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MIT’s Men’s Basketball team is on the move. After winning two games last week, the Engineers established a 5-0 record, moving them up from the 10th place spot to ninth in the national Division III rankings. The team has averaged a resounding 25.5-point margin of victory in its first six games of the season after beating Emerson on Tuesday by 32 points, 89-57.

In their game against Emerson, the Engineers achieved something spectacular — they managed a whopping 70 percent 3-point percentage, making 14 of 20 from behind the arc. Leading the effort were William E. Bender ’12, Noel Hollingsworth ’12, and James D. Karraker ’12, scoring 6 of 7, 3 of 3, and 3 of 6, respectively. The team also hit a high 62 percent from the field, led by Bender, who scored 7 of 8, Hollingsworth, who drove 7 of 11, and William Tashman ’13, who had a perfect game from the field, banking 6 of 6.

MIT controlled the game well, making most of their points from behind the arc, easy layups, or from the line. The team’s rebounding was impressive (34 versus Emerson’s 13), but what won the Engineers the game was their sheer dominance — a result of a concerted, all-around team effort. Earlier in the season, MIT looked to one or two players every game to lead the effort; now, the team is starting to play the type of ball that wins championships. Combining for 25 assists, the Engineers played selflessly. In particular, Mitchell H. Kates ’13 and Tashman together set up their teammates 11 times. The unselfish basketball drove the Engineers’ command of the game, allowing the team to take advantage of the many opportunities that the Emerson Lions left open.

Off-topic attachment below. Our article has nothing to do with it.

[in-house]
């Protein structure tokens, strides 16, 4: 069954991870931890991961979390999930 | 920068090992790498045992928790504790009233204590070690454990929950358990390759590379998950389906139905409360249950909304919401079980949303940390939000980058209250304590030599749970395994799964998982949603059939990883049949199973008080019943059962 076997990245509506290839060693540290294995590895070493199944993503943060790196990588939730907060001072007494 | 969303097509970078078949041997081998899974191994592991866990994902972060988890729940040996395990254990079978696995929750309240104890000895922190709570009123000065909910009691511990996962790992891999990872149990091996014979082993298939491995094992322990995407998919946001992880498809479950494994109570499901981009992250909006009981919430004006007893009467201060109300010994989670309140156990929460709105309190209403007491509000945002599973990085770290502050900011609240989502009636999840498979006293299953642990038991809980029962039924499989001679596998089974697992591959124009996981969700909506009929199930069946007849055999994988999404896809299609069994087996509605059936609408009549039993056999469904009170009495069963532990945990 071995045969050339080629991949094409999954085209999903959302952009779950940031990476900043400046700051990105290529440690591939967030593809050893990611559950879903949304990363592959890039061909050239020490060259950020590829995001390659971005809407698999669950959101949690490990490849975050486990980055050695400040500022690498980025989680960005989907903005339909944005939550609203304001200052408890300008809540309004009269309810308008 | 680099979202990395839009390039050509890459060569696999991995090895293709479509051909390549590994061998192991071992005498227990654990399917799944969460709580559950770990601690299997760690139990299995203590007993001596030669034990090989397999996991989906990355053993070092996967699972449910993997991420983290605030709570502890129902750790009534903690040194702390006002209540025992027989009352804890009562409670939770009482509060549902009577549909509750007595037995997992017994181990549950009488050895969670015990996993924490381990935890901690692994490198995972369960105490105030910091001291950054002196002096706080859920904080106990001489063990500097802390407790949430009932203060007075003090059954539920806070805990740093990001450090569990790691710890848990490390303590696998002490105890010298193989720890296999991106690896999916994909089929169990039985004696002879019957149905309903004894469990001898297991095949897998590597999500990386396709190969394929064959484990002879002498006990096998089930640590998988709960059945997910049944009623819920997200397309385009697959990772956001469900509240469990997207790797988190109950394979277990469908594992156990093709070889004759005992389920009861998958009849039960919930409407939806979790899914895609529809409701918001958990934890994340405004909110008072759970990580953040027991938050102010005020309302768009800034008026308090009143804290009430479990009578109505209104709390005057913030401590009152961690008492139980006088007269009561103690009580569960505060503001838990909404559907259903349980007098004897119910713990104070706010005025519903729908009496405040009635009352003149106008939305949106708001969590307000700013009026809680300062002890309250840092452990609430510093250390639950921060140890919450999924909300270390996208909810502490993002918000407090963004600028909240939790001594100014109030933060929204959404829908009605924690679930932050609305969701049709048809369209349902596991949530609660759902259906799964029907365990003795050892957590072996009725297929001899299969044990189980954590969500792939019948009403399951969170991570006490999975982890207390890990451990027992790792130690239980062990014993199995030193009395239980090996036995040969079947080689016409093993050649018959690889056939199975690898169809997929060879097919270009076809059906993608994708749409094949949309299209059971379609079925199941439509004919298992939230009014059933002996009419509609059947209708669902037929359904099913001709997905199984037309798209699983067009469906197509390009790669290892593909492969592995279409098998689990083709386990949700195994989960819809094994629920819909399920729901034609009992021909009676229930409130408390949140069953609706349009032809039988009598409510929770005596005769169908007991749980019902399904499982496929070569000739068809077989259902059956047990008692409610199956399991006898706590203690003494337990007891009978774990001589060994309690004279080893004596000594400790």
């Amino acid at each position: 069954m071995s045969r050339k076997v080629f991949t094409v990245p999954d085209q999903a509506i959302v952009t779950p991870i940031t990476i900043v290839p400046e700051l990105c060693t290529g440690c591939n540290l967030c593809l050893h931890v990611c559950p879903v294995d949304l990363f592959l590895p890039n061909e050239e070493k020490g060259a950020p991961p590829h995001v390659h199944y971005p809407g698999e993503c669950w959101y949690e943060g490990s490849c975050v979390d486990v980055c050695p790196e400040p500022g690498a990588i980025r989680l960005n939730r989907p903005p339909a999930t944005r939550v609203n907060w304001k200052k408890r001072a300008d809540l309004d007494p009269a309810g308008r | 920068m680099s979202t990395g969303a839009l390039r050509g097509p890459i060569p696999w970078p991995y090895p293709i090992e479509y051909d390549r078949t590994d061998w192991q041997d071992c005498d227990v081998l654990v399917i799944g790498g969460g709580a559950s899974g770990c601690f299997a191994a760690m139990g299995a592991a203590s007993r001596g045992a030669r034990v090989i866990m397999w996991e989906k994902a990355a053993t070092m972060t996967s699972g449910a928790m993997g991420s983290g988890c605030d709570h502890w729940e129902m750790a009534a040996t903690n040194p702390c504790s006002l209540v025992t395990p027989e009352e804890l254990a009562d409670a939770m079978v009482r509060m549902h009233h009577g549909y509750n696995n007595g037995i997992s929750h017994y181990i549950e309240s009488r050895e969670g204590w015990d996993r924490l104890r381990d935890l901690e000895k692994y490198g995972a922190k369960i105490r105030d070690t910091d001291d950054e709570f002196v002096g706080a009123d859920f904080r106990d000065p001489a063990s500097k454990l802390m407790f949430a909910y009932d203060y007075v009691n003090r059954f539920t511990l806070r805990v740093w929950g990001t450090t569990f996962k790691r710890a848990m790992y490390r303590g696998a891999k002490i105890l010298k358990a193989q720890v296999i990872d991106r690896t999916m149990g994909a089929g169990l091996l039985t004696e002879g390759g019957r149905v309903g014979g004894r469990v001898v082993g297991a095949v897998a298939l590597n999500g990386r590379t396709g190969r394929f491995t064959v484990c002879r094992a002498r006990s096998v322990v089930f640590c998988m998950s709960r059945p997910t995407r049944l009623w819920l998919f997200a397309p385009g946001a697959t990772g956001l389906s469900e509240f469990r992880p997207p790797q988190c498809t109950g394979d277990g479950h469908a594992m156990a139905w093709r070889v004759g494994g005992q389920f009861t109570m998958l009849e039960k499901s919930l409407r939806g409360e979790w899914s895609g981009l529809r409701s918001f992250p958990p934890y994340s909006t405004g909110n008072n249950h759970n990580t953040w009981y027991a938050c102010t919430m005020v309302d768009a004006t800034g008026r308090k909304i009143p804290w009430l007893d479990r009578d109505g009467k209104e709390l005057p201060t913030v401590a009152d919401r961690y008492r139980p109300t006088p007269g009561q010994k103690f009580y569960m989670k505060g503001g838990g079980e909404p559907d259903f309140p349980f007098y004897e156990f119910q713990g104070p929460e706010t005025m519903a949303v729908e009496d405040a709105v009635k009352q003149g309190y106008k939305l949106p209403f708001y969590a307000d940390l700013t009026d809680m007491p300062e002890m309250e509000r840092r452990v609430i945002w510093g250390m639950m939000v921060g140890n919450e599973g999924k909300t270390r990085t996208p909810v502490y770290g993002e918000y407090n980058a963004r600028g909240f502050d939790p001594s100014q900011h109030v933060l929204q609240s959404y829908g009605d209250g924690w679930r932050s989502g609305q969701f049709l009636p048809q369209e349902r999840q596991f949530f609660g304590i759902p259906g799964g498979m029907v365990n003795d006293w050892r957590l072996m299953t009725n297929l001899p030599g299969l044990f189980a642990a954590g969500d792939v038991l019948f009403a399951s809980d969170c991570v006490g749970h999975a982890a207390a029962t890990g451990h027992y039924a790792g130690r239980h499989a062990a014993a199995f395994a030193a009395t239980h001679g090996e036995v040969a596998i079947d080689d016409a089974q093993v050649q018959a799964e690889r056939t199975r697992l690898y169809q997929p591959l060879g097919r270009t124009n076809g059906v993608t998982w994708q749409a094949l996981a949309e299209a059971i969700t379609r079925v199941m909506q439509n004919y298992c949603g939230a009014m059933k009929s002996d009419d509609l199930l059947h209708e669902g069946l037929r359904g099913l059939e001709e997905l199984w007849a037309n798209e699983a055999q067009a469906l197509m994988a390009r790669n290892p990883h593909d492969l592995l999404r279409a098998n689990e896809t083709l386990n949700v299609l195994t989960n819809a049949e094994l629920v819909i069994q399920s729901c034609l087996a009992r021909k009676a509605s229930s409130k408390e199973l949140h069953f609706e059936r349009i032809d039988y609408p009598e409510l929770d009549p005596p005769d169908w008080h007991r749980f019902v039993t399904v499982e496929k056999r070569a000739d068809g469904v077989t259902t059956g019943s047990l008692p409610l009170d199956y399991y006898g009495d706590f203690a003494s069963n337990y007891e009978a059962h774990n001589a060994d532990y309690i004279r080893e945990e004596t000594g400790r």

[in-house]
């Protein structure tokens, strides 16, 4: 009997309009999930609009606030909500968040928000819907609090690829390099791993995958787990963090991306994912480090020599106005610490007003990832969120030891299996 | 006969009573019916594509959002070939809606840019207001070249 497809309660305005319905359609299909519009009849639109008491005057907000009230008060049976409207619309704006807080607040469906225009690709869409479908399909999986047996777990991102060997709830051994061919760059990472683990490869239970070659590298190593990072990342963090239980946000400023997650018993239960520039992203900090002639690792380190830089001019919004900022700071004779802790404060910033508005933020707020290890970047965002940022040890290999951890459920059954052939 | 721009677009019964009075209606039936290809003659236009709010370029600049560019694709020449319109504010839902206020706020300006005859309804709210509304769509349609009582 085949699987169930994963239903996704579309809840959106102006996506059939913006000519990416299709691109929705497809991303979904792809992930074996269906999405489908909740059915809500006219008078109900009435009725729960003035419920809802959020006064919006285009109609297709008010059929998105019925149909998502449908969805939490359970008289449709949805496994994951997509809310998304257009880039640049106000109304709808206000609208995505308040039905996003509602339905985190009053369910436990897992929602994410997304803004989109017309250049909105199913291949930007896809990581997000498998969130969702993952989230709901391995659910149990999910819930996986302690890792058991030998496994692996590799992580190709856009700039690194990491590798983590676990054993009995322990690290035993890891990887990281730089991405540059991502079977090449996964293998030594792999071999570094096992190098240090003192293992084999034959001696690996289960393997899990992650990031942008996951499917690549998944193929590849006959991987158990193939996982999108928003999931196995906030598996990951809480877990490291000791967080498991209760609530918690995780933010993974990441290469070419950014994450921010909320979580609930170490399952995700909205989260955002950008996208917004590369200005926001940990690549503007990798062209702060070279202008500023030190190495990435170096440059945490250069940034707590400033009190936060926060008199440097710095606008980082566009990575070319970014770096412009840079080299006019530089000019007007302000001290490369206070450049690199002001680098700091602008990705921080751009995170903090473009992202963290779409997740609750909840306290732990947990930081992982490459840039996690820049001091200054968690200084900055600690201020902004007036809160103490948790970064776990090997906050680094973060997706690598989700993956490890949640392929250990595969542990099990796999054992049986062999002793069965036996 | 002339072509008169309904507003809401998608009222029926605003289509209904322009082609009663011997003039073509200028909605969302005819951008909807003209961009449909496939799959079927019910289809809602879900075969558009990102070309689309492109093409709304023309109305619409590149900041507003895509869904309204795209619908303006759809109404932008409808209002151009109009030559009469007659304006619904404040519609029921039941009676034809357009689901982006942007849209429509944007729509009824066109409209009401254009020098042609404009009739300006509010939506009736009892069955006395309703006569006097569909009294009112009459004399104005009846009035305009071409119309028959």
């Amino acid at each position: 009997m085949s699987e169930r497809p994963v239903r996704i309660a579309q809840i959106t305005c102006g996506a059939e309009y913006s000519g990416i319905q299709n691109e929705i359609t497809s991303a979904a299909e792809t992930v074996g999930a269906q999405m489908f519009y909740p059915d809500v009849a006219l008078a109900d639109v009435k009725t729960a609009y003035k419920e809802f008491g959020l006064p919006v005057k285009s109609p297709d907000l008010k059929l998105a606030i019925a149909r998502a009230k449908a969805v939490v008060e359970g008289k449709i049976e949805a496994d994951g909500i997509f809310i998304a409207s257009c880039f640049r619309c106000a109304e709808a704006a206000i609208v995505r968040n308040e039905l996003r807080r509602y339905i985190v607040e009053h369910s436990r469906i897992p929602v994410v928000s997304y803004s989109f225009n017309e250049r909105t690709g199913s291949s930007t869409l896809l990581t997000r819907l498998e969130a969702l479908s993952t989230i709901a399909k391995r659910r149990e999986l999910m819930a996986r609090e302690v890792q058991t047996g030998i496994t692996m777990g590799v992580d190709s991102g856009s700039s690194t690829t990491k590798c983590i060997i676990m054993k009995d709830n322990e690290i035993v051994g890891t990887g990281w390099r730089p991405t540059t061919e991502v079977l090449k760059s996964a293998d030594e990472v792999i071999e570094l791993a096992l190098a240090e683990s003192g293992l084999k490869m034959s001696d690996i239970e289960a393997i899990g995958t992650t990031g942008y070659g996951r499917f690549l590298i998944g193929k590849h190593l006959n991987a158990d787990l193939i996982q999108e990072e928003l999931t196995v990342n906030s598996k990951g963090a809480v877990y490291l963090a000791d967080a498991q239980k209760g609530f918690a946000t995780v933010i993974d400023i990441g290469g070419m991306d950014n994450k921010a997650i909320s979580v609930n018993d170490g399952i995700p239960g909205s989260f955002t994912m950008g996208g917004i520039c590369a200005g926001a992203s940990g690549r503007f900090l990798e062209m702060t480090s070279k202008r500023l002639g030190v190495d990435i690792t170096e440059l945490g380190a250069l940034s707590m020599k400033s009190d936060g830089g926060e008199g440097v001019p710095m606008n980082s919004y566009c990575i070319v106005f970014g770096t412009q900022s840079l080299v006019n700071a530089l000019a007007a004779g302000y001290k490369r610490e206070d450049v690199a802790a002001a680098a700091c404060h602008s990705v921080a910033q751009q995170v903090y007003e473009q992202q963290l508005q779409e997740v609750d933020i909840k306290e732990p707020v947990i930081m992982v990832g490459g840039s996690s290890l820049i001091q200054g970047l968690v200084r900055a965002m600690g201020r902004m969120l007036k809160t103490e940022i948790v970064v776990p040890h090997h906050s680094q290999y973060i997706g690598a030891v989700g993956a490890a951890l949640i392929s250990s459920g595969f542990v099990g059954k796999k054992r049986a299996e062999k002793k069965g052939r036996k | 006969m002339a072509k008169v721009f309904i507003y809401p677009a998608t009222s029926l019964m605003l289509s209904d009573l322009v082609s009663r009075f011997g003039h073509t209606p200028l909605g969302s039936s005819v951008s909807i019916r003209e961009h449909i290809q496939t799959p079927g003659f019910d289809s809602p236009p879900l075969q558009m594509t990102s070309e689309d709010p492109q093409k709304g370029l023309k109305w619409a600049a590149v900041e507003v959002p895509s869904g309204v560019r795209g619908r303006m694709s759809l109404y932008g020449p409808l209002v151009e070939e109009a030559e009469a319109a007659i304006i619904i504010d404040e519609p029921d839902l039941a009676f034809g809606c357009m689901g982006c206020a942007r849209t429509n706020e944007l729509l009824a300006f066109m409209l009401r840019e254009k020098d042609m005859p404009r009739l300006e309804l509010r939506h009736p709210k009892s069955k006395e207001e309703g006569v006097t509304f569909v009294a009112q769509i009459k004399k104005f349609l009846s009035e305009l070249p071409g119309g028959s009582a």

The defensive effort of the team was also great; the Engineers only let four offensive rebounds get by and snatched the ball away from Emerson 11 times, Bender and Kates leading the team with three steals each. Tashman and Hollingsworth ensured that the Lions did not get easy goals, totaling three blocks each, a huge contribution to MIT’s seven total blocks.

The team’s trust for each other is what makes MIT so formidable. Playing as a unit, rather than being led by a few stars, MIT has garnered flexibility in its game. As of the Emerson game, the Engineers have a 6-0 record and are ranked ninth in the nation; if they continue playing such a high level of basketball and developing as a team, there is no reason that they can not end the season ranked first.

MIT’s Men’s Basketball will play on Saturday at home in Rockwell Cage as part of a double header with the women’s team. The women will play first, against WPI at 1 p.m., and the men will follow them, at 3 p.m. against Lesley University (2-2).